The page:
UW Today

December 7, 2011

Decoding unselfishness- the double-helix of enthusiasm

News and Information

There is no “i” in team, many coaches will say. When it is time to pass, an unselfish player lays aside the big ego that would have him keep the ball and make a difficult try for the goal, instead letting his teammate have the ball and the glory.

In foreground, from left, are advisers Rob Egbert, Justin Siegel and Ingrid Swanson Pultz, who mentored the iGEM team. In the back are team members Mathew Harger, Sydney Gordon and Liz Stanley.

In foreground, from left, are advisers Rob Egbert, Justin Siegel and Ingrid Swanson Pultz, who mentored the iGEM team. In the back are team members Mathew Harger, Sydney Gordon and Liz Stanley.Mary Levin

For three graduate students, who have sometimes let their own work languish while volunteering as coaches of a championship science team – this principle is vivid. Next year, all three will be moving on to post-doctoral or professor positions.

Over the past four years Ingrid Swanson Pultz, Justin Siegel and Rob Egbert have worked hundreds of hours with more than 50 students, who competed in November to win the championship in iGEM, a competition in synthetic biology that involves genetic engineering of microbes.

“I love working with them,” Pultz said. “When my thesis isnt working, I just walk over to the lab and see their enthusiasm and I feel better.” She first created a much smaller team that competed in 2008, and talked Siegel and Egbert into joining her among the five advisers. Siegel has received his doctorate in biomolecular structure and design and has applied directly for faculty positions at several universities. Pultz expects to complete hers in microbiology by June. Egbert will finish his in electrical engineering in the summer.

“After 2008, I swore I would never do it again,” she recalled. Funny how she forgot to quit.

Our reporter and photographer saw some of the team in a laboratory in the Health Sciences annex, where the chaotic symphony of their discussion illustrated a special camaraderie. The scrum of people could barely fit between the lab benches, where a silver-taped cabinet door became an impromptu desk. The undergrads hummed and bubbled with questions, teasing and discussion.

In the lab were: Sydney Gordon, Liz Stanley and Austin Moon, all seniors; Sean Wu and Lei Zheng, sophomores; and junior Matthew Harger. The whole team can be seen at their website.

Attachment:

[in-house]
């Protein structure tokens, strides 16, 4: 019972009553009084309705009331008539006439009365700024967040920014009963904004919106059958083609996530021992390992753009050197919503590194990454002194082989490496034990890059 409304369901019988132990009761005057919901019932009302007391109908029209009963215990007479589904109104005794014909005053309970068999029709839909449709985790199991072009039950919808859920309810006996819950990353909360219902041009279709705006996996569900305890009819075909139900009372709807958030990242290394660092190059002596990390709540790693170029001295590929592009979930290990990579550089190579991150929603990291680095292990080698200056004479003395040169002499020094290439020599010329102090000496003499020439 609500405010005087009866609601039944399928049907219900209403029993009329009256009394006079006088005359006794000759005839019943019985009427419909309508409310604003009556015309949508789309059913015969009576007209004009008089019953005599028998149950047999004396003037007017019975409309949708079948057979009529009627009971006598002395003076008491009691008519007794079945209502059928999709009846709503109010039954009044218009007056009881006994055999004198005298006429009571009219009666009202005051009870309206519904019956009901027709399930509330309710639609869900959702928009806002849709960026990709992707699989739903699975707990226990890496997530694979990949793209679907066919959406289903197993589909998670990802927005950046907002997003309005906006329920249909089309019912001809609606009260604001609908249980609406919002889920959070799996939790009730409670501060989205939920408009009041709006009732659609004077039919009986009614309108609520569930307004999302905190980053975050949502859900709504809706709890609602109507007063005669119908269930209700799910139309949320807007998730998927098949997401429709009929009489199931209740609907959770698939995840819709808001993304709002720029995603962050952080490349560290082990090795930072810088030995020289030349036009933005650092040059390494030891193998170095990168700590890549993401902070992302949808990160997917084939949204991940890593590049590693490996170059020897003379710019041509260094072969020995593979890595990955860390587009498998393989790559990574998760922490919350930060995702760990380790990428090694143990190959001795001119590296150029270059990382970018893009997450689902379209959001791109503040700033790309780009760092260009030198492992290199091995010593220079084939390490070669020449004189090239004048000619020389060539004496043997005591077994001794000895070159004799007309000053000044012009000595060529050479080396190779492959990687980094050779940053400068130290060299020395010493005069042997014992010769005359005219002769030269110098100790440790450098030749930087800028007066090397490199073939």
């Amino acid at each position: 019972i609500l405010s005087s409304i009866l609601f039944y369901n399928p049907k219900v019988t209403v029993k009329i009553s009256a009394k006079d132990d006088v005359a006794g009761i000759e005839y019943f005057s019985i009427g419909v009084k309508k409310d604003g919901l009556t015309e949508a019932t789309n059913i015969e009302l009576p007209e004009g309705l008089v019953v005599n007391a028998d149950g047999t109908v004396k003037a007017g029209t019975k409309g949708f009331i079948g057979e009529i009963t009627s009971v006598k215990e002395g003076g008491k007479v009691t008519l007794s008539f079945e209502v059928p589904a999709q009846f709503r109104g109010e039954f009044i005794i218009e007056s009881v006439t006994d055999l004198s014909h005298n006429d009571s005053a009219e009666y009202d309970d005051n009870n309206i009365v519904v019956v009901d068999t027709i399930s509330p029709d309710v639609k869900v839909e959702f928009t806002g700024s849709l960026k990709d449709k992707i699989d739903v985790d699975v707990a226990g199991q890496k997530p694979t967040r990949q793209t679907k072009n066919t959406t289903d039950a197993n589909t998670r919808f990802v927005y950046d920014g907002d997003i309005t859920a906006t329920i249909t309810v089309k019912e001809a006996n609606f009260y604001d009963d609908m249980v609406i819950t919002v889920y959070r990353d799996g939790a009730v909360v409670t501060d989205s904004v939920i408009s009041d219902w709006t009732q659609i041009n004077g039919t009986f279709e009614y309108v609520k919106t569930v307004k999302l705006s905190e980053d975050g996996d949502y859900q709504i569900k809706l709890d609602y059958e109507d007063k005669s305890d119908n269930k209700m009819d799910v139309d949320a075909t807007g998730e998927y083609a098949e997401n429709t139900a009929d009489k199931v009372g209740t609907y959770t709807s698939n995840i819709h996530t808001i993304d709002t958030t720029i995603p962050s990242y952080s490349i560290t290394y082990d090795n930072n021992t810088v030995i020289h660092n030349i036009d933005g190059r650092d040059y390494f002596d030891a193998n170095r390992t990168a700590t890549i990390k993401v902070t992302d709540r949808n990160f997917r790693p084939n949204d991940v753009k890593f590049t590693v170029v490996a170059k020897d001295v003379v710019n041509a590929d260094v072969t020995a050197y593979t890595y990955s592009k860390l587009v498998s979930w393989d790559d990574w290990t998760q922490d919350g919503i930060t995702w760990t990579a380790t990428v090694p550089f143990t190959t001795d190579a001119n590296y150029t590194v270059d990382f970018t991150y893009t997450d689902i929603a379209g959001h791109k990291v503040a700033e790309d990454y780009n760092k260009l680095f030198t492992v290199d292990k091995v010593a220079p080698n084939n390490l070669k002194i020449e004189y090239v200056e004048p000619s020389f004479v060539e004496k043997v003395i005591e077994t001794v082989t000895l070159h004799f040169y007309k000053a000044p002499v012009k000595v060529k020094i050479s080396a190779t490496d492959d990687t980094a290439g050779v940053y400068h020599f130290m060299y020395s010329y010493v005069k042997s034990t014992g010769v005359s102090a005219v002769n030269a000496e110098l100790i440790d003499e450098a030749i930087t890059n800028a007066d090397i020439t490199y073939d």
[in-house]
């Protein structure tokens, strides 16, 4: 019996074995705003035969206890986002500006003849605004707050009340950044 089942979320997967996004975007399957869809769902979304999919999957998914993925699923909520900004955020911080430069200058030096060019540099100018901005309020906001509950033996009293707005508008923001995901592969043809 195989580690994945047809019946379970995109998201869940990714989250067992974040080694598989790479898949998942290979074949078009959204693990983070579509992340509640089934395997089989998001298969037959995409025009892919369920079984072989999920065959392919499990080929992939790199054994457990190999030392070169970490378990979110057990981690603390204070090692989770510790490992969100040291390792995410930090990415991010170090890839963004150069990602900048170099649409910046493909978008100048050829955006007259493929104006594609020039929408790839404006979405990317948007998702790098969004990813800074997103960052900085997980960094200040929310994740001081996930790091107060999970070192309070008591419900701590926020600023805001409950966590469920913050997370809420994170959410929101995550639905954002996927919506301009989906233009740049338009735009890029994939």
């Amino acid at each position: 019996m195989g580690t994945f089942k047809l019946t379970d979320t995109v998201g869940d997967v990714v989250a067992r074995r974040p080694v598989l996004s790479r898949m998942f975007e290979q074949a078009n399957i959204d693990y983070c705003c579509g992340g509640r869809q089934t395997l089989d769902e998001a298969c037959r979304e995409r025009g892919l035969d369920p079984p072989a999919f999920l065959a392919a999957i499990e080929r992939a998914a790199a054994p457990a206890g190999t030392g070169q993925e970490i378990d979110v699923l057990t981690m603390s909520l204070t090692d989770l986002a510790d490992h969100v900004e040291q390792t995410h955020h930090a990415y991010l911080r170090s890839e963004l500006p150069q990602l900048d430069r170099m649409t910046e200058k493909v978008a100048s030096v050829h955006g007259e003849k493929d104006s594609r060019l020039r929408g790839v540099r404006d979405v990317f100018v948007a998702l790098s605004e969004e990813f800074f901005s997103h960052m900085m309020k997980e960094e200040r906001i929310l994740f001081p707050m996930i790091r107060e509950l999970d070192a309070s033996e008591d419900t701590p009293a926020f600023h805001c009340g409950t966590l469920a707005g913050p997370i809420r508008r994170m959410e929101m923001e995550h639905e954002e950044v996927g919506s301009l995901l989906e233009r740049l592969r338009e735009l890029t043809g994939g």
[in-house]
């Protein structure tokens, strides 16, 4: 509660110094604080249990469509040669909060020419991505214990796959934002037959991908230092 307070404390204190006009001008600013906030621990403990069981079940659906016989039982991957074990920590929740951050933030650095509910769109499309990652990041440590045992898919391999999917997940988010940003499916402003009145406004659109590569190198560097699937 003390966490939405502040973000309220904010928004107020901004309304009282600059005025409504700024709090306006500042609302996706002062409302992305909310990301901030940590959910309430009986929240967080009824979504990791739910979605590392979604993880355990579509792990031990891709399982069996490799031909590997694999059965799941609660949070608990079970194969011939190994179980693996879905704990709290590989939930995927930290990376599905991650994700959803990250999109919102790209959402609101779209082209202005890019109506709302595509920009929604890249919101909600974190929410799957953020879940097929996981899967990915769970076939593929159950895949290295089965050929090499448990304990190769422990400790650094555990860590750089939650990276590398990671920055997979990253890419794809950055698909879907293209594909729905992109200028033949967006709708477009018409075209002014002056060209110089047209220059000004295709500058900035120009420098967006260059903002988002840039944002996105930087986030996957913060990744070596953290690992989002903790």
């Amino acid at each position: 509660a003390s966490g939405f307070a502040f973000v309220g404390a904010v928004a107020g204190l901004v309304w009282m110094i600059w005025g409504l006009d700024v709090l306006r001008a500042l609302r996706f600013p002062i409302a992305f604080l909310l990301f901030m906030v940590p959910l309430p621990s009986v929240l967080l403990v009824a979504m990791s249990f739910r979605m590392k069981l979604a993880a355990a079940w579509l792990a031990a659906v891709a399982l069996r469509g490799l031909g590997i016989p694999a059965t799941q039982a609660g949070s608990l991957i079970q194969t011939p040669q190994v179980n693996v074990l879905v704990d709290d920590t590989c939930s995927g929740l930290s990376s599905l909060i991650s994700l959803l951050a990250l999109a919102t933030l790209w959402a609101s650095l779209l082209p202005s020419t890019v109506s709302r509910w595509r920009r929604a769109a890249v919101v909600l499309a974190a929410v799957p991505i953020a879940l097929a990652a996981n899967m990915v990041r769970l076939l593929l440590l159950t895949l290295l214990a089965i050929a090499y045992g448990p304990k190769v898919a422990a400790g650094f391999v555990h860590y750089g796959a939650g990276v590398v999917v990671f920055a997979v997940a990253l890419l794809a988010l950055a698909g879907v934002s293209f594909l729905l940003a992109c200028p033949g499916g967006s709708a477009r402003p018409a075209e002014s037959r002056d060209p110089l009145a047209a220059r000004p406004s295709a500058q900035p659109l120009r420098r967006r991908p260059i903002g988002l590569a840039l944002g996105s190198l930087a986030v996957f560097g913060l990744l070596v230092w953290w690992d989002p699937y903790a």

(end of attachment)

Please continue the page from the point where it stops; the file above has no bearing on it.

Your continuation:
In the hours and hours of work in the laboratory over the summer, Harger said he felt as if everyone was equal. He could ask a question or bounce an idea off his advisers, just as if they were peers. Gordon says doing real science with applications that could help people was a contrast to “moving termites around” in a class-based lab project.

“I can’t imagine my life without science and research now,” Gordon said, “and it’s all due to the three wonderful advisers.”

During summer, Pultz and Siegel watched the team working 12-hour days, combing the scientific literature to try to find an enzyme that would help them in their quest to engineer a microbe to produce diesel fuel, and a novel enzyme to help digest gluten. Another subset of students was supervised by Egbert and worked on a project about getting bacterial cells to grow nanomagnets, this was called the magnetosome project.

“They are amazing,” Pultz said of the team, which included students majoring in many different subjects and some with no science experience. When interviewed after their win, team members expressed shock. But Pultz thinks they are too humble. She believed they were something special months before their big win.

Siegel, who learned a lot about proteins from his own research-oriented father, said being an adviser to this team has been “one of the most rewarding experiences of my life.” He skipped the regional competition in September, where the UW team won the “Americas” trophy, because his own first child – Josefina Amara- was born just a few days earlier. But Siegel made it to the Boston competition and brought his own father, Brock Siegel, along.

For his part, Egbert explains he feels lucky to be a mentor, because it is so satisfying to see students understand and “become independent.” Alicia Wong, who graduated with a degree in materials science in June, said she found the summers iGEM work with Egbert highly rewarding, especially getting to know others in the lab environment and hearing about their research.

People who study the science of education may puzzle just a bit about this teams success. There doesnt seem to be much incentive – in terms of grades or money.  But the mentoring chemistry spells l-e-a-r-n-i-n-g.